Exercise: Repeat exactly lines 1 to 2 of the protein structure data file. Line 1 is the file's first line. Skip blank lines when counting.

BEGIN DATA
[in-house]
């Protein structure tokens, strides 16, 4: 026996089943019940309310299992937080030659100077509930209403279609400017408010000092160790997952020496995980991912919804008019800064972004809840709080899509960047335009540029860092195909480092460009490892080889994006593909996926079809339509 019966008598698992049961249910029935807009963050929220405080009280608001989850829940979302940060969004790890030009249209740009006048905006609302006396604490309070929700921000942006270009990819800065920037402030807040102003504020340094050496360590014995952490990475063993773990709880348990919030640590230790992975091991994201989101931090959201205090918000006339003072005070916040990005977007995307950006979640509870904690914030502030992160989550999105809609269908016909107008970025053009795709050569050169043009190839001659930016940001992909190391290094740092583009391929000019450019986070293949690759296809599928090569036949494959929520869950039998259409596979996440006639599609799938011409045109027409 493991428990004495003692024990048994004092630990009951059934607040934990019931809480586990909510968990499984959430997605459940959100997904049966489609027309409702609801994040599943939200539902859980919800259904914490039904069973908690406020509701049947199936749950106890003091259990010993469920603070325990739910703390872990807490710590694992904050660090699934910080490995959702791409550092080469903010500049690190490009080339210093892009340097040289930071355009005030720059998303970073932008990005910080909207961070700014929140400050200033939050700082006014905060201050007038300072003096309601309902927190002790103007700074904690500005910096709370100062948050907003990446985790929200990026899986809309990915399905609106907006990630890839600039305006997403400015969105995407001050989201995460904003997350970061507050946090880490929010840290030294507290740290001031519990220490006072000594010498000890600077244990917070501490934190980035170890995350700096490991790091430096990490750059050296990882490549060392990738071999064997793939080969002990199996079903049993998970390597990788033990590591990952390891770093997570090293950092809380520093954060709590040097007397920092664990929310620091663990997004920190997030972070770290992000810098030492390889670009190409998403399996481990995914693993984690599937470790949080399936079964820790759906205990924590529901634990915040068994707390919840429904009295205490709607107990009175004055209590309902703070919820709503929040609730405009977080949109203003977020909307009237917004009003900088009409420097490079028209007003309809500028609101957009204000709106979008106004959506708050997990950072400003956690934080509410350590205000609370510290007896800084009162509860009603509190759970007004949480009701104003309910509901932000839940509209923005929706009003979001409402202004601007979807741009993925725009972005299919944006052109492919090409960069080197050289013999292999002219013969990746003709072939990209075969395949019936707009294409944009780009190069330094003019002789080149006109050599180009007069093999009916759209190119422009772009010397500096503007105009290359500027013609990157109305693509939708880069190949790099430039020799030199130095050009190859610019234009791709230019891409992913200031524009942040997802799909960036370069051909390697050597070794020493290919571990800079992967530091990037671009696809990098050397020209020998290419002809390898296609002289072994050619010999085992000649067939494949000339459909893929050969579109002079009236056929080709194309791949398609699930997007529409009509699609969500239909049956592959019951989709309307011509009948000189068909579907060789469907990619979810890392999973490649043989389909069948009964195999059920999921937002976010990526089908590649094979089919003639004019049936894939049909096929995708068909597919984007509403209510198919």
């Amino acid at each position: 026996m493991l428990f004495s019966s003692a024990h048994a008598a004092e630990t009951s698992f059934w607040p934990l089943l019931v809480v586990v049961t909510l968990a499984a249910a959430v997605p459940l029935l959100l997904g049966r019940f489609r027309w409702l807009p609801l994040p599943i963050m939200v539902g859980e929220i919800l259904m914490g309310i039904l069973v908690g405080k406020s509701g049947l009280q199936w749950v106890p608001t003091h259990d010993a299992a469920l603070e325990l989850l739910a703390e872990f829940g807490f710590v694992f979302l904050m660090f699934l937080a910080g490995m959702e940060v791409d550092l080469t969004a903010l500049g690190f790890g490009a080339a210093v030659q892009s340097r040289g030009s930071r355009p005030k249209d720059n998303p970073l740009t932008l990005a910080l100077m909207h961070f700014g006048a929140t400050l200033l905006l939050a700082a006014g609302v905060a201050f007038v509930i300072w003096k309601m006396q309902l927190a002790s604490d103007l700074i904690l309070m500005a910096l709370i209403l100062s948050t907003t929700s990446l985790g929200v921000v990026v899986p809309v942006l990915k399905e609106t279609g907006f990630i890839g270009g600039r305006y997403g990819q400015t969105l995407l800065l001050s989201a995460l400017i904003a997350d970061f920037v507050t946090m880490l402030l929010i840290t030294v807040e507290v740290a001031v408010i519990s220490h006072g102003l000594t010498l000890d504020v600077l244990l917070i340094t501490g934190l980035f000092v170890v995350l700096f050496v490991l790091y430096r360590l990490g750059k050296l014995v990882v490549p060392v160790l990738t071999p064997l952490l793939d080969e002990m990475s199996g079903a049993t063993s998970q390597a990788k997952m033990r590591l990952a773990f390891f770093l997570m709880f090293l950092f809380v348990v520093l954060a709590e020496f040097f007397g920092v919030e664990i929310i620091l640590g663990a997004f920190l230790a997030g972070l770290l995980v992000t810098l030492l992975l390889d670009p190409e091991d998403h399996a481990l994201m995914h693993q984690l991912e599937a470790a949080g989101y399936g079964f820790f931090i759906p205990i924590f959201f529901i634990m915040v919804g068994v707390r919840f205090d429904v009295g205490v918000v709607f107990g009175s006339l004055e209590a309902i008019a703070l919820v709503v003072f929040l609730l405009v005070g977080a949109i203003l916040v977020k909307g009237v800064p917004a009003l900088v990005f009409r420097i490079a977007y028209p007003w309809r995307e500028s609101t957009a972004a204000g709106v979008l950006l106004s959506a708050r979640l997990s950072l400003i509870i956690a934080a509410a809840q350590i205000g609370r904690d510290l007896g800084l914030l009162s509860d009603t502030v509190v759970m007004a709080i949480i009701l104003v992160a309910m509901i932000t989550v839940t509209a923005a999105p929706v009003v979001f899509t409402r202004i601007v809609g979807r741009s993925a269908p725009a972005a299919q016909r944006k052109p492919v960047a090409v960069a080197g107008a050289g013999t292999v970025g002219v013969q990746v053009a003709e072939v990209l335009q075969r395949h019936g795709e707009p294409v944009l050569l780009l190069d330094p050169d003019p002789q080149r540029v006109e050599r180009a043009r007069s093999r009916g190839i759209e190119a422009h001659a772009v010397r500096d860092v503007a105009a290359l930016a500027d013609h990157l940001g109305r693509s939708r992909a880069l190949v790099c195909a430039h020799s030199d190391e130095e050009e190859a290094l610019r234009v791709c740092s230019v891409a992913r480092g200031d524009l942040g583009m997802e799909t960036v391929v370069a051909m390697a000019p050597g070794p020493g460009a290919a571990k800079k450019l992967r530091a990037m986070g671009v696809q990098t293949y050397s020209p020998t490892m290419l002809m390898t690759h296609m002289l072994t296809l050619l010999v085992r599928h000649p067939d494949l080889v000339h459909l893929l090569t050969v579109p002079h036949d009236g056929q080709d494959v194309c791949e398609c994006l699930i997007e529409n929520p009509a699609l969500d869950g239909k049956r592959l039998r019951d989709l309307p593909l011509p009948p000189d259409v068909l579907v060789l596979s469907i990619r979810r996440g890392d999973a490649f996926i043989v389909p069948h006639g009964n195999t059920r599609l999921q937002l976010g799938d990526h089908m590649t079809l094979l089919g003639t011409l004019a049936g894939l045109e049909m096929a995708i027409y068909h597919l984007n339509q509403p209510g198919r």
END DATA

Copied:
[in-house]
């Protein structure tokens, strides 16, 4: 026996089943019940309310299992937080030659100077509930209403279609400017408010000092160790997952020496995980991912919804008019800064972004809840709080899509960047335009540029860092195909480092460009490892080889994006593909996926079809339509 019966008598698992049961249910029935807009963050929220405080009280608001989850829940979302940060969004790890030009249209740009006048905006609302006396604490309070929700921000942006270009990819800065920037402030807040102003504020340094050496360590014995952490990475063993773990709880348990919030640590230790992975091991994201989101931090959201205090918000006339003072005070916040990005977007995307950006979640509870904690914030502030992160989550999105809609269908016909107008970025053009795709050569050169043009190839001659930016940001992909190391290094740092583009391929000019450019986070293949690759296809599928090569036949494959929520869950039998259409596979996440006639599609799938011409045109027409 493991428990004495003692024990048994004092630990009951059934607040934990019931809480586990909510968990499984959430997605459940959100997904049966489609027309409702609801994040599943939200539902859980919800259904914490039904069973908690406020509701049947199936749950106890003091259990010993469920603070325990739910703390872990807490710590694992904050660090699934910080490995959702791409550092080469903010500049690190490009080339210093892009340097040289930071355009005030720059998303970073932008990005910080909207961070700014929140400050200033939050700082006014905060201050007038300072003096309601309902927190002790103007700074904690500005910096709370100062948050907003990446985790929200990026899986809309990915399905609106907006990630890839600039305006997403400015969105995407001050989201995460904003997350970061507050946090880490929010840290030294507290740290001031519990220490006072000594010498000890600077244990917070501490934190980035170890995350700096490991790091430096990490750059050296990882490549060392990738071999064997793939080969002990199996079903049993998970390597990788033990590591990952390891770093997570090293950092809380520093954060709590040097007397920092664990929310620091663990997004920190997030972070770290992000810098030492390889670009190409998403399996481990995914693993984690599937470790949080399936079964820790759906205990924590529901634990915040068994707390919840429904009295205490709607107990009175004055209590309902703070919820709503929040609730405009977080949109203003977020909307009237917004009003900088009409420097490079028209007003309809500028609101957009204000709106979008106004959506708050997990950072400003956690934080509410350590205000609370510290007896800084009162509860009603509190759970007004949480009701104003309910509901932000839940509209923005929706009003979001409402202004601007979807741009993925725009972005299919944006052109492919090409960069080197050289013999292999002219013969990746003709072939990209075969395949019936707009294409944009780009190069330094003019002789080149006109050599180009007069093999009916759209190119422009772009010397500096503007105009290359500027013609990157109305693509939708880069190949790099430039020799030199130095050009190859610019234009791709230019891409992913200031524009942040997802799909960036370069051909390697050597070794020493290919571990800079992967530091990037671009696809990098050397020209020998290419002809390898296609002289072994050619010999085992000649067939494949000339459909893929050969579109002079009236056929080709194309791949398609699930997007529409009509699609969500239909049956592959019951989709309307011509009948000189068909579907060789469907990619979810890392999973490649043989389909069948009964195999059920999921937002976010990526089908590649094979089919003639004019049936894939049909096929995708068909597919984007509403209510198919």